anghara: (Default)
On the newsgroup that I call home, the usual discussions turned up some interesting statements. People who if not stated outright then certainly implied that they were writers or wished to be writers are now on record that they enjoy the planning part of the game, and the editing part of the game, but they "choke on the middle".

The middle.

Which is where, you know, the WRITING takes place.

One of them "explained" that the thing (s)he REALLY hated, you see, is not the "Writing", it was just the bit where you "sit and stare at the blank screen".

To paraphrasethe words of an old song - I beg your pardon, who ever offered you a rose garden?

Writing isn't easy. It was never easy. It was never SUPPOSED to be easy. For some it comes just like turning on a tap, and gushes out like a stream of water; others must apply a little basic plumbing to the system before the words will flow smoothly. Neither kind of writer is any less than the other, but they do share a certain something and that is, dammit, that they love what they do. Gushing or dripping, coaxing words out of that faucet is their love and their joy. And if occasionally it comes a little harder than other times, that's part of the deal. That's part of the price. That's part of the bargain.

Here I sit, privileged beyond dreams, and I am grateful for every moment of it. For every perfect phrase that has ever been granted to me, yes - AND ALSO for that other thing, for the blank screen days, for the frustrations and the fears and the sudden taste of terror at the back of my throat when something new hits the shelves and it's time for a verdict from people who don't know me other than through my words. I am grateful, and I am proud - because the fallow fields have not stopped me from gathering in my harvest. I tend the land of my imagination with devotion, and carefully nourish the soil where I grow my stories, and yes, occasionally those fields have been watered with blood, sweat and tears - but look at what grew.

And I love it. Every moment of it. I take joy in it.

Writing is a strange beast, to be sure. It's a gift and a talent, on the one hand, and that's something that is in the hands of the gods to bestow or withhold; it is a painstaking application of patience and craft, on the other hand, and this is something that is in all of us to cultivate... *if we so choose*. Writing, as a profession, is perhaps above all else a profession of choice. And there are plenty of things that the publishing industry can throw at a writer - the rejections, the long waits for approval or for money owing, the multiple editing passes where the writer has to make tough decisions to stand up for some cherished thing or meekly bow to an editor's fiat for something to be excised forthwith and abandoned like a discarded appendix in a hospital operating theatre (and you have to know what exactly is your book's appendix and what is some more vital part like a heart - and which parts are worth taking on the battle over). None of this is glamour, or pure sweetness and light. Writing is a long and lonely task, a tough slog, something you roll up your sleeves and set to doing, something that gives you headaches and sometimes ulcers, and something that, when you are done with it, is a child of your mind and your heart and your spirit and something that you can be fiercely proud of. And if you don't love it, the passion of it, the crafting of it, the sheer hard work and long hours and the stubbornness and the exhilaration and the glory and the catastrophes and the dust of its battles and the heat of its days and the frost of its nights - well, let me say it again. This is *a profession of choice*. You do not have to choose it - nobody is making you do it. But if you choose to do it, and then put youirself on record as saying that you don't like doing it, I have only one piece of advice for you. Life is too short for this. DOn't put yourself through it. If you do not find your life's joy in writing, choose another career.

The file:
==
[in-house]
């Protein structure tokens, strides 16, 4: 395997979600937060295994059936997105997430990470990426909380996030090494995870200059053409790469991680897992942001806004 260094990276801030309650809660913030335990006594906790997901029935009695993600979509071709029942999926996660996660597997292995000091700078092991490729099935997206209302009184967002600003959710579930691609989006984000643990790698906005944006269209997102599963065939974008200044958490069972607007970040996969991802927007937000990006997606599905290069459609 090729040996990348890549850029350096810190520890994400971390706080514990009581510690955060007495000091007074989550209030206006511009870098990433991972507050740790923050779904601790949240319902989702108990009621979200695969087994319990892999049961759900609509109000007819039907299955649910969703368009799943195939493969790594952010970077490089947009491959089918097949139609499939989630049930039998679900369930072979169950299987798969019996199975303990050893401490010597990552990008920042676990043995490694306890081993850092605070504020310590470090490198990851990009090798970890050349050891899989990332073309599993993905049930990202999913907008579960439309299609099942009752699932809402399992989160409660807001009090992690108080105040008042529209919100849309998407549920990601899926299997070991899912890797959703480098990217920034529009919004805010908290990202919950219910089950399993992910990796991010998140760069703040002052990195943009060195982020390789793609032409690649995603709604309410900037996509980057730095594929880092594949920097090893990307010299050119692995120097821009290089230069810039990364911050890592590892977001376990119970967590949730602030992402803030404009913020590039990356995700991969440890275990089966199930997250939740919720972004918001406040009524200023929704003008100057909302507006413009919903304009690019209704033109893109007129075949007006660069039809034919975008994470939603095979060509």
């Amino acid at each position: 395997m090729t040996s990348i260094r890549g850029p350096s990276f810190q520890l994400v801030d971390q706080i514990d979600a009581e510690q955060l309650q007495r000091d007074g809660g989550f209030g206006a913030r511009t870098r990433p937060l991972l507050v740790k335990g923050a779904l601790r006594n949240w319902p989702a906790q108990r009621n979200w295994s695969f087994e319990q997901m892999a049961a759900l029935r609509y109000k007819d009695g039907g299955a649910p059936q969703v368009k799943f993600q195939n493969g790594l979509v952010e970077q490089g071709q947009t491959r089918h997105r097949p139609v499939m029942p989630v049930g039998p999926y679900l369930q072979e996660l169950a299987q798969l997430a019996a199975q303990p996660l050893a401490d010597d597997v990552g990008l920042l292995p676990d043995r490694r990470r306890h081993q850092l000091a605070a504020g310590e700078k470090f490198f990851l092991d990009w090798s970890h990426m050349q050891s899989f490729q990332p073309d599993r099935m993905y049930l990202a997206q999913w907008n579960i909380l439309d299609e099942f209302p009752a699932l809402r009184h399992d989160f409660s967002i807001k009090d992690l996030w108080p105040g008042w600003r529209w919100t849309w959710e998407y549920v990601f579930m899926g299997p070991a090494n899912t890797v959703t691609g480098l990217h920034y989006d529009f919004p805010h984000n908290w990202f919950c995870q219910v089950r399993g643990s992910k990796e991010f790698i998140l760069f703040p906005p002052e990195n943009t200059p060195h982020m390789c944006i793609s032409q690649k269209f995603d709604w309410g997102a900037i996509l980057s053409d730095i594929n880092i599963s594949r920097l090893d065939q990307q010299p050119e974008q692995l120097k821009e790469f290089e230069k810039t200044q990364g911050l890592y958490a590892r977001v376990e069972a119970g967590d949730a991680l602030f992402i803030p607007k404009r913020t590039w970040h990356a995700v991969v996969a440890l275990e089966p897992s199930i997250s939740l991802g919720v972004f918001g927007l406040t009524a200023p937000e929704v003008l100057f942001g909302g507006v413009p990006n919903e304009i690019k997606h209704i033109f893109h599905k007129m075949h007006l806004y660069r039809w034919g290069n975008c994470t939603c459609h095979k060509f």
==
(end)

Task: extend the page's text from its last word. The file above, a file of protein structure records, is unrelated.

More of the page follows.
One which will give you a steady job, a monthly cheque, a guaranteed rent - and I promise you that everything you DO do will have its own set of kvetches and if you're a kvetcher you'll find something to kvetch about. It's purely okay to hate going to the office every day - but that's a job, and one you're paid to do, and nobody is in the business of paying you to be happy. But writing as a profession is such an uneasy living - everything is in flux, everything is subjective, your life and your livelihood are subject to so many unforeseeable disasters, that to put yourself through this without a pressing need is pure damned lunacy. If you write without the love... quit now.

(And should anyone counter this with, but I don't want to make it a profession, writing is a hobby - I have to ask a different question - why, with so many hobbies and free time activities available for us to choose from in the world that we live in, would you choose to pursue one which didn't make you happy? Id jumping out of airplanes made you feel sick to the stomach, would you keep skydiving?)
anghara: (Default)
Writing can be such an Alice-in-wonderland world - and I don't mean because writers are allowed to make things up as they go along, particularly in the genre which I have wound up writing in.

No, I mean the foothold it has in the workaday side of ALice's mirror, OUR world, the one that we live and work and love and squabble and grub around in every day of our lives. The same world where you would take it as read that you would go and ask advice from an expert if you wanted to build a house, fix a car or a leaky faucet, figure out whether you needed an undercoat to paint your bedroom or what kind of glue works best for the ceramic tiles you just bought for your bathroom, invest your money or figure out your taxes, or do any of a myriad of other things which some members of our species have made their own area of expertise.